Digital Personal Data Protection Bill: New draft privacy law


New Revised Data Protection Bill

data protection bill
Source: indiatvnews

The revised data protection Bill, which was released by the Ministry of Electronics and IT (MeitY) on Friday, has several important provisions, including easing cross-border data flows, increasing penalties for data breaches and non-compliance, and enabling the government to exempt state agencies from the law in the interest of national security.

The government retracted an earlier document three months before its release, leading to opposition from Big Tech and several segments of civil society. The new plan was released three months later.

New Features Added

The new draft, now known as the Digital Personal Data Protection Bill, 2022, includes clauses on “purpose limitations” for data collection, specific grounds for collecting and processing personal data, fines ranging from Rs 50 crore to Rs 500 crore, and a Data Protection Board acting as the adjudicating body to enforce Bill’s provisions.

The final version is anticipated to be presented during Parliament’s budget session the following year. The data protection bill draft is available for public comment until December 17. In contrast to the previous Bill’s more than 90 clauses, the current one only had 30. However, the revised Bill has left out certain essential elements of its provisions that would be clarified in later rules.

In contrast to the contentious necessity of local storage of data within India’s geography in the previous Bill, the new draft makes major concessions on cross-border data transfers.

Bill would Loosen the Restrictions on Data Localization

The Center will warn areas where Indians’ data may be transmitted, according to the new draft. According to sources, the criteria for choosing such places would be based on their data security environment and if the government could access Indians’ data there. On August 14, The Indian Express stated that the new Bill would loosen the restrictions on data localization and permit data flow to reliable regions.

The export of undefined “essential” personal data outside of India was prohibited under the previous Bill, which required enterprises to keep a copy of certain “sensitive personal data” of individuals, such as financial and health information, on Indian soil. One of the greatest worries raised by the technology industry was that it would have an effect on the services offered in India by businesses like Meta.

The Bill takes a somewhat accommodative stance toward the need for data localization and allows data flow to specific international locations depending on predetermined evaluations. Rather than being forced to build substantial infrastructure in India for the storage and processing of personal data, this is expected to encourage country-to-country trade agreements and make it relatively easy for international corporations to operate and process data with their current setup.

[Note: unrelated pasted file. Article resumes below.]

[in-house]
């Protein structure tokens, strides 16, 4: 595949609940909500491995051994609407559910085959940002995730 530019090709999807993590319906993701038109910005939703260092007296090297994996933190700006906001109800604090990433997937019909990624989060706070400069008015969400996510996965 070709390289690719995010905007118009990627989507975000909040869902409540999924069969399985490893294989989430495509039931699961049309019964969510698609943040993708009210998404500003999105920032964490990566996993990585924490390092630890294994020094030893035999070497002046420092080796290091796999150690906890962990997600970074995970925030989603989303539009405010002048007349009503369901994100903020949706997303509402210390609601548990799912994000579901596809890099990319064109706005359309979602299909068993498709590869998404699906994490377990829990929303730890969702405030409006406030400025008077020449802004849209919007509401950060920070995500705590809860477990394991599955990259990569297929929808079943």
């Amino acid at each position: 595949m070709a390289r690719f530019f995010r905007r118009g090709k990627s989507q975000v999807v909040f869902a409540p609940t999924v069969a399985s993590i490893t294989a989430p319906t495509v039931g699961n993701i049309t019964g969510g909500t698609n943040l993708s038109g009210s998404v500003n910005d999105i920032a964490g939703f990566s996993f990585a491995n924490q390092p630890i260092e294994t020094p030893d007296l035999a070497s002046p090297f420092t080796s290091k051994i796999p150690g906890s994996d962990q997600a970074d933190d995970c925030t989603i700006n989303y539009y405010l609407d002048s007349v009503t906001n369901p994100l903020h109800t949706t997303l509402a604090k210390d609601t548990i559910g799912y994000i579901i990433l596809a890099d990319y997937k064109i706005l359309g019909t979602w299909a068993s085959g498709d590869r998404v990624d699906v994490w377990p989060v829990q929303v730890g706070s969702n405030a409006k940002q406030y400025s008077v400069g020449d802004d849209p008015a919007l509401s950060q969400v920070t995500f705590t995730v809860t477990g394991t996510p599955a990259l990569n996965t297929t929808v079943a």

Also Read: A revised version of the Data Protection Bill waiting to be tabled

Data Protection Board & Exemption to Centre’s Authorities

In order to ensure that the Bill is followed, the Bill also suggests creating a Data Protection Board. The draft stated that the board will be “digital by design,” but it did not go into specifics on its makeup. Users will have the right to update and erase their personal data held by businesses if it is inaccurate, and companies will be obligated to stop keeping user data if it no longer serves the intended commercial purpose.

Similar to the prior 2019 version, national security-related exemptions have been preserved. In the interest of maintaining India’s sovereignty and integrity, the security of the nation, good relations with other nations, maintaining public order, or preventing incitement to any cognizable offense, the Centre has been given the authority to exempt its agencies from adhering to Bill’s provisions.

Depending on the number of users and the amount of personal data processed by the institution, the government may also exempt some companies from Bill’s requirements. The country’s startup ecosystem, which had complained that the previous version of the Bill was too “compliance intensive,” has been taken into consideration when doing this.

Imposing Stiff Fines on Companies that Violate User Privacy Rights

The Indian Express reported on start-up exclusions under the new Bill on Thursday, November 17. The draft also suggests imposing stiff fines on companies that violate user privacy rights or fail to notify customers when such violations occur. A fine of up to Rs 250 crore would be imposed on organizations that do not implement “reasonable security precautions” to avoid breaches of personal data.

The penalty for failing to alert users and the Data Protection Board about a data breach might reach Rs 200 crore. If organizations fail to protect children’s privacy, a comparable fine would be applied. The most severe punishment that can be levied on a corporation is Rs 500 crore for each infringement.

Notably, the Bill also establishes user penalties. According to the policy, a user may be penalized up to Rs 10,000 if they provide fraudulent identification when registering for an online service or file baseless complaints



Please enter your comment!
Please enter your name here





Share post:


World News

Editor's Choice

Explained: What is moonlighting?
Put simply, moonlighting means taking up a second job or multiple other work assignments apart from an employee's full-time job. This practice is referred to as moonlighting. In other words, it can be termed as dual employment. What is the whole story? Moonlighting is a heated debate topic among Indians, especially Information Technology(IT) sector. So, the moonlighting story popped up in...